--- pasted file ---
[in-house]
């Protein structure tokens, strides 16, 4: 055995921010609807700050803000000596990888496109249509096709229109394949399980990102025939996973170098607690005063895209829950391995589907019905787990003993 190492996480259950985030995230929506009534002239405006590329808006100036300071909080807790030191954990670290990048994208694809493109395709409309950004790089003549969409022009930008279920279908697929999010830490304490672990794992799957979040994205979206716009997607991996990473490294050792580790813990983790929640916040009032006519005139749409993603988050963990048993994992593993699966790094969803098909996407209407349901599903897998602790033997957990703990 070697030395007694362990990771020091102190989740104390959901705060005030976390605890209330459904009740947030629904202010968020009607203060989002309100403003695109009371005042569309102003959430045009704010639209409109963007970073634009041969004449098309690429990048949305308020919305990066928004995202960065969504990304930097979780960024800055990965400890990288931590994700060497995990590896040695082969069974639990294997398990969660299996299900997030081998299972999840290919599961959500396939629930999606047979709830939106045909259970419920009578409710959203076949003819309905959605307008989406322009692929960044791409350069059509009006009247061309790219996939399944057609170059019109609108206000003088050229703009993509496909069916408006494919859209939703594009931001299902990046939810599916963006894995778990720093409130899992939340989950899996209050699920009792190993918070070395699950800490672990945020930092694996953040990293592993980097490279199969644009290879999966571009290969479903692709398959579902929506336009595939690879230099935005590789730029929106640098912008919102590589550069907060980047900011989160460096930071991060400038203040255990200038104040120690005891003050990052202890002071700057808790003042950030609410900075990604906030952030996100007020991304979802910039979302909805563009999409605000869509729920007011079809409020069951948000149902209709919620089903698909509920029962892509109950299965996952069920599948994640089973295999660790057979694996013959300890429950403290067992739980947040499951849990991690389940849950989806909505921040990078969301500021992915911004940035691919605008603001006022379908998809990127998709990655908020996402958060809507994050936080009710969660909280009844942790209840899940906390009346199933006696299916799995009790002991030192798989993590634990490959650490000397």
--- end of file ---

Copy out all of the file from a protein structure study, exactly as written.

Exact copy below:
[in-house]
């Protein structure tokens, strides 16, 4: 055995921010609807700050803000000596990888496109249509096709229109394949399980990102025939996973170098607690005063895209829950391995589907019905787990003993 190492996480259950985030995230929506009534002239405006590329808006100036300071909080807790030191954990670290990048994208694809493109395709409309950004790089003549969409022009930008279920279908697929999010830490304490672990794992799957979040994205979206716009997607991996990473490294050792580790813990983790929640916040009032006519005139749409993603988050963990048993994992593993699966790094969803098909996407209407349901599903897998602790033997957990703990 070697030395007694362990990771020091102190989740104390959901705060005030976390605890209330459904009740947030629904202010968020009607203060989002309100403003695109009371005042569309102003959430045009704010639209409109963007970073634009041969004449098309690429990048949305308020919305990066928004995202960065969504990304930097979780960024800055990965400890990288931590994700060497995990590896040695082969069974639990294997398990969660299996299900997030081998299972999840290919599961959500396939629930999606047979709830939106045909259970419920009578409710959203076949003819309905959605307008989406322009692929960044791409350069059509009006009247061309790219996939399944057609170059019109609108206000003088050229703009993509496909069916408006494919859209939703594009931001299902990046939810599916963006894995778990720093409130899992939340989950899996209050699920009792190993918070070395699950800490672990945020930092694996953040990293592993980097490279199969644009290879999966571009290969479903692709398959579902929506336009595939690879230099935005590789730029929106640098912008919102590589550069907060980047900011989160460096930071991060400038203040255990200038104040120690005891003050990052202890002071700057808790003042950030609410900075990604906030952030996100007020991304979802910039979302909805563009999409605000869509729920007011079809409020069951948000149902209709919620089903698909509920029962892509109950299965996952069920599948994640089973295999660790057979694996013959300890429950403290067992739980947040499951849990991690389940849950989806909505921040990078969301500021992915911004940035691919605008603001006022379908998809990127998709990655908020996402958060809507994050936080009710969660909280009844942790209840899940906390009346199933006696299916799995009790002991030192798989993590634990490959650490000397």